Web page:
This week the US formally raised objections at the WTO to the high levels of protection offered to Indian wine and spirits manufacturers. This follows a similar complaint lodged by the EU last November.
“India’s basic import duties on wine and spirits — at 100 percent and 150
percent, respectively — are within WTO limits, but federal surcharges and state-
level taxes take the tariff protection much higher in some cases. A
European Commission report issued last year found that a combination of duties
and taxes in some states was as high as 550 percent on imported spirits and 264
percent on wines.” [Source]
The news reports are not very good at explaining the real nature of the dispute. The dispute is clearly not about the high import duties that are in place. [These are “within WTO limits”] The 100% and 150% rates are at or below the levels India has bound them in the WTO agreement. Instead the dispute appears to be about discriminatory taxes implemented by different states within India. WTO countries agree to apply national treatment, which means that imported goods, after clearing customs and paying dutes, will not be taxed differently than domestic goods. India is being charged with discrimination – because states are treating foreign goods differently than domestic goods – not with setting high tariffs.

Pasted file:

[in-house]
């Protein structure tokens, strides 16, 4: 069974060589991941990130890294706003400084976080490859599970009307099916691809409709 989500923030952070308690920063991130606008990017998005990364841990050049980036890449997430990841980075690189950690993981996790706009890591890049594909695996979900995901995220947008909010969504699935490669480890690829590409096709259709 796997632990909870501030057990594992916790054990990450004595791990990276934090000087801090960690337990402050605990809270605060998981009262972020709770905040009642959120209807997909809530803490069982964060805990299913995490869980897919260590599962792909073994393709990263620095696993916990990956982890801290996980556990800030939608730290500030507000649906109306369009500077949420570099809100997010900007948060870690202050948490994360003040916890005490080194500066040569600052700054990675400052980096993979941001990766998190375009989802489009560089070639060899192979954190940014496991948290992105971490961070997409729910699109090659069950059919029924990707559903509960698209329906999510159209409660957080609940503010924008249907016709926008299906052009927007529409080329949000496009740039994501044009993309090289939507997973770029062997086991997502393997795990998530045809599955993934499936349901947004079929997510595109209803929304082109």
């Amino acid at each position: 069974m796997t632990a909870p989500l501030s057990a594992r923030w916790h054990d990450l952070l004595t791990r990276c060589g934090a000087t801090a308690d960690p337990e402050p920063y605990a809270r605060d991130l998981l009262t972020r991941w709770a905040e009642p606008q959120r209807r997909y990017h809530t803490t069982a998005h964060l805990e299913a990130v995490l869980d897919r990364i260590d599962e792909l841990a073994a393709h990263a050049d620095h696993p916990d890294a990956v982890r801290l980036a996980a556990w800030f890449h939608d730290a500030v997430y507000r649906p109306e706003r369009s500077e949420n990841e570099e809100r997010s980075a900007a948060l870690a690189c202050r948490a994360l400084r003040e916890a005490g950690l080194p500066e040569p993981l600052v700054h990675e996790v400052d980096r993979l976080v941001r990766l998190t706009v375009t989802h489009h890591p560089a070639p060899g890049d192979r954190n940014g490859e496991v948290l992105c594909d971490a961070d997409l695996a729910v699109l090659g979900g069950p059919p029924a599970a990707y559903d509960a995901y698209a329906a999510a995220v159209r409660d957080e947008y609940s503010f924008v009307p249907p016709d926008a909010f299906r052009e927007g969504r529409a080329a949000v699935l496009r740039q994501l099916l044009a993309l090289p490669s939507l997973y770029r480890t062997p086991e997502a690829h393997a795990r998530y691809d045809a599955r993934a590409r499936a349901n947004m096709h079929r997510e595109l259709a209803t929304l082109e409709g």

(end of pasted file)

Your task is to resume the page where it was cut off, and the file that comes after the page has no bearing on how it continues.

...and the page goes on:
The tone of the WTO articles often make it sound as if a country (India in this case) is violating “WTO rules.” A more accurate way to say this is that a country is violating a promise, or commitment, it made to the others in the WTO. Since all countries do not make the same promises, it is misleading to say they are violating WTO rules. To me, saying “WTO rules” makes it sound as if the source of the rule is the WTO, when in fact the source of the “promise” is the country itself.